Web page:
Leftover Pi

I was lamenting not having something sweet to serve to my family who was coming into town. It seemed wrong. I guess that’s how I was raised, and I also guess that explains why I have been on a diet for the last 45 years.

I had other food to offer them, but I couldn’t get rid of that nagging feeling that I was failing at my hostess duties. I almost had myself talked into being okay with it, and then I made a critical mistake. While I was out running a quick errand, I called Bob (my husband).

Bob: You know, it’s pi day.

Me: You just want pie.

Bob: I do like pie. You could swing by Costco and buy one. Easy.

Me (as I turn the car towards Costco): I’ve been doing so well without eating sweets, I don’t want to buy a huge pie. Not to mention the fact that I just made a birthday cake for my mom for tomorrow and I plan on having a piece.

Bob: Do whatever you want. We don’t need pie.

I tell myself that I’m not going to do it. I’ll just fill up my tank. No need to go inside. I lie a lot.

Inside they are sampling apple pie. Arg! I look at it and decide to be mad at Bob. I buy the pie.

Before our company arrives, I check in with Bob to tell him that he is a terrible influence on me, I mean to tell him that I bought a pie. The conversation went something like this:

Me: Hi, honey. Just thought I’d check in. Do you have a minute to talk?

Bob: No, not really. The entire staff is heading to the break room for pie, you know, since it’s Pi Day. I don’t want to miss out.

Me: What! You knew you were having pie at work and yet you managed to get me to buy pie! Stupid Pi Day. I hate math!

Later that night…

During dinner, my cousin tells me that he is now borderline diabetic, so he passes on the bread that I fixed, which I don’t usually fix but did because we have company and you must have bread. And, of course, he turns down the pie as well.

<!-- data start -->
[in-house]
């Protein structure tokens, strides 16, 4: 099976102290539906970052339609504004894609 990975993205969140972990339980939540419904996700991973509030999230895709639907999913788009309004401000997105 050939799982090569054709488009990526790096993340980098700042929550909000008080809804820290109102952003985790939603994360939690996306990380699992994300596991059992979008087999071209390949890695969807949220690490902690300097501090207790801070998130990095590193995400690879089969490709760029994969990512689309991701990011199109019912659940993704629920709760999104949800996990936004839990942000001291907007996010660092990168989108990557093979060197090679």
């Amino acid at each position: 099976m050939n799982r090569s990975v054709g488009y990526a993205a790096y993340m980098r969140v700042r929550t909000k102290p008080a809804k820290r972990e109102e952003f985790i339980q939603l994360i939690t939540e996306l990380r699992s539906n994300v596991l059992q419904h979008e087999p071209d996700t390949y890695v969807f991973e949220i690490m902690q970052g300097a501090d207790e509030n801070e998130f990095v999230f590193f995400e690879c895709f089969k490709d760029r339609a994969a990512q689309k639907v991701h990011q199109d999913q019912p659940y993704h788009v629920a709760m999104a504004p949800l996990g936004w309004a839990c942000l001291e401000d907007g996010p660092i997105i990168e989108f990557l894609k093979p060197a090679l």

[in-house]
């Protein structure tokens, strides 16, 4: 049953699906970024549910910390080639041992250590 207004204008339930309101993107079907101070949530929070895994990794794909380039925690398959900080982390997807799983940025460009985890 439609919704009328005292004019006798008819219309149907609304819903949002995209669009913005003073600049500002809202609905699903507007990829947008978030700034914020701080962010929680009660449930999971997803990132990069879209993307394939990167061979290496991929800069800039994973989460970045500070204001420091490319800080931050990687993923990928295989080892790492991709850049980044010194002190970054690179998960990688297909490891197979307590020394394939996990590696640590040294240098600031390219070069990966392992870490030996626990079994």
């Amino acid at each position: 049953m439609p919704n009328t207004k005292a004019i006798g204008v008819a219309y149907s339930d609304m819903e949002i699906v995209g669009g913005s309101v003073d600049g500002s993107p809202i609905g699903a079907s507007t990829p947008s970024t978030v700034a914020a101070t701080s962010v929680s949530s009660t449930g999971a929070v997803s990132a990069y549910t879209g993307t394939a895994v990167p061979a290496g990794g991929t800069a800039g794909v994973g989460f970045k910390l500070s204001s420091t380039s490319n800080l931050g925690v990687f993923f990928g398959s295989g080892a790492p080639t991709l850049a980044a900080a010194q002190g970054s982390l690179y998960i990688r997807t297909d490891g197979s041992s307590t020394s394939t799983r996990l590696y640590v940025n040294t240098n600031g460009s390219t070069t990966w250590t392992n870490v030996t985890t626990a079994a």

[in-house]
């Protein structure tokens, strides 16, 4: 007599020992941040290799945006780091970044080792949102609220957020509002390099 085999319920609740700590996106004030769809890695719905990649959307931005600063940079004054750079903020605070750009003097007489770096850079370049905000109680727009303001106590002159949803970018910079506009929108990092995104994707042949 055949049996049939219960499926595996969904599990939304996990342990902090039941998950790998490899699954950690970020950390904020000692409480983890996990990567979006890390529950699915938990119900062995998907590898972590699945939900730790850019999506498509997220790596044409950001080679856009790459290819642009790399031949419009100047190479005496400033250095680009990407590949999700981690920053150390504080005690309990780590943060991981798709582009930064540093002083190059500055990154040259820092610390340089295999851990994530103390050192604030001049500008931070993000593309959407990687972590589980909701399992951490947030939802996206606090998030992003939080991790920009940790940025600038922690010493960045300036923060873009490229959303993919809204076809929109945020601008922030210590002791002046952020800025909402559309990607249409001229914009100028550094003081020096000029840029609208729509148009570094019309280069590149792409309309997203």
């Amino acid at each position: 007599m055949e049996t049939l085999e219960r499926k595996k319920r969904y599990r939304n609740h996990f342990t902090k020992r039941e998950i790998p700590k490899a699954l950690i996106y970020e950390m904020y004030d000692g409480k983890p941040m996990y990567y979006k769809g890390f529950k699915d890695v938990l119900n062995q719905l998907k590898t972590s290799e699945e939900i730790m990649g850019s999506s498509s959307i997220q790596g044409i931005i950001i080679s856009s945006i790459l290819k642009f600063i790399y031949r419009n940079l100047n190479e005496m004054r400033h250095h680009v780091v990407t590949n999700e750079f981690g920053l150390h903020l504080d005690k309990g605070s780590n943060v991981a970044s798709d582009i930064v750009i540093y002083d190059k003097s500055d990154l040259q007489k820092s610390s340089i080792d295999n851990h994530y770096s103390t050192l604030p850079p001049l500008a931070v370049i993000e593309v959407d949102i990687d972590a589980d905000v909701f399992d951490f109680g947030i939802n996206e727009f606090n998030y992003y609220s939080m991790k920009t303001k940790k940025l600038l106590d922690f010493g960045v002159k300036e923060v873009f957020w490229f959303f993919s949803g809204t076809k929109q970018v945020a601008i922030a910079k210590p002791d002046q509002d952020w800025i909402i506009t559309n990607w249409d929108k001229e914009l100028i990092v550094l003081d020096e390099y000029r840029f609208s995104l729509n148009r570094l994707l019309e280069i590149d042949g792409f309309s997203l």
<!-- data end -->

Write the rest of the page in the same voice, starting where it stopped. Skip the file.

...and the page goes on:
Oh, the irony! All this to say, you really don’t have to have dessert just because you are having company. And, you really don’t have to have bread either, but you do have to have wine. That helps you not to be angry at your husband or yourself when you and he are the only ones eating pie that you didn’t really want to have in the first place.

What are we going to do with all of this leftover pie?

 

Say Cheese! (the story of an immigrant and fellow cheese shopper)

Almost every time I go to Costco I see someone I know.  That’s what happens when you live in one area for forty years.  But today, instead of seeing an old friend, I made a new one.

Part of the fun at Costco is listening to and watching people.  Every trip affords an opportunity for conversation.  Today was an exceptional day in that arena.

We met in the cheese aisle while lamenting the expiration dates on the fresh tubs of mozzarella.  Soon an alert employee asked if she could help us.  As she went to check on the supply, we started chatting – me in my plain old American English and him with a charming old world accent that I could not quite place.

Bulgaria.  He was from Bulgaria.  He was a long way from the food lines of the late 1990s that were the norm at that time in his home country.  In less than twenty years he had gone from those lines and barely being able to feed his family, to Costco lines of carts overflowing with bulk purchases and fresh produce.  And cheese.

He risked it all to come to America so he could feed his daughters.  In those days the food lines started early in the morning, before dawn.  He would get in line and wait for hours.  There was not enough food to buy.  That is a concept that I cannot even imagine as I look at the aisles stacked with more kinds of food than I can count, not to mention my own grocery cart full of steaks, spinach, tomatoes, and cheese.

He was a printer and worked in the newspaper business.  One day while reading the paper he saw a small rectangular ad with details of a way to go to America – a lottery.  He secretly applied – too nervous to tell even his wife.  For some reason he was confident that his name would be picked but still kept his action to himself.  And then he waited.  Six months later a letter came.  He was chosen.